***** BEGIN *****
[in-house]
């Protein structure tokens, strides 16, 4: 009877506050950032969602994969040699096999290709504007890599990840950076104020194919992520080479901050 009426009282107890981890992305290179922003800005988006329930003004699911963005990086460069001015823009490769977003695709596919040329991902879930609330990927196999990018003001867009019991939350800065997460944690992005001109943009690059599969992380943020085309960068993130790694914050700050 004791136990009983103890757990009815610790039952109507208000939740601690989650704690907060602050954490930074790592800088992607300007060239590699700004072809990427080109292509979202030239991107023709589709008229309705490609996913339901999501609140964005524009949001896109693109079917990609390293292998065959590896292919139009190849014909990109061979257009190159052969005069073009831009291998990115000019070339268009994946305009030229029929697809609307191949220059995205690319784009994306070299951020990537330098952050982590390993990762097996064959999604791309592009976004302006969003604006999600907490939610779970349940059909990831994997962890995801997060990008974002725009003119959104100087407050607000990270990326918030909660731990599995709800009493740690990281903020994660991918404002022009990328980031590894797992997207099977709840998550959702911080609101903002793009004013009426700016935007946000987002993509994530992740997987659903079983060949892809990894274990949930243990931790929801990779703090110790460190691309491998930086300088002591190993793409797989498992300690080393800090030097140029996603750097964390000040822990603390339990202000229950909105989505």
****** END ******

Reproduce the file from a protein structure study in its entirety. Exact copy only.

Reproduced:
[in-house]
């Protein structure tokens, strides 16, 4: 009877506050950032969602994969040699096999290709504007890599990840950076104020194919992520080479901050 009426009282107890981890992305290179922003800005988006329930003004699911963005990086460069001015823009490769977003695709596919040329991902879930609330990927196999990018003001867009019991939350800065997460944690992005001109943009690059599969992380943020085309960068993130790694914050700050 004791136990009983103890757990009815610790039952109507208000939740601690989650704690907060602050954490930074790592800088992607300007060239590699700004072809990427080109292509979202030239991107023709589709008229309705490609996913339901999501609140964005524009949001896109693109079917990609390293292998065959590896292919139009190849014909990109061979257009190159052969005069073009831009291998990115000019070339268009994946305009030229029929697809609307191949220059995205690319784009994306070299951020990537330098952050982590390993990762097996064959999604791309592009976004302006969003604006999600907490939610779970349940059909990831994997962890995801997060990008974002725009003119959104100087407050607000990270990326918030909660731990599995709800009493740690990281903020994660991918404002022009990328980031590894797992997207099977709840998550959702911080609101903002793009004013009426700016935007946000987002993509994530992740997987659903079983060949892809990894274990949930243990931790929801990779703090110790460190691309491998930086300088002591190993793409797989498992300690080393800090030097140029996603750097964390000040822990603390339990202000229950909105989505």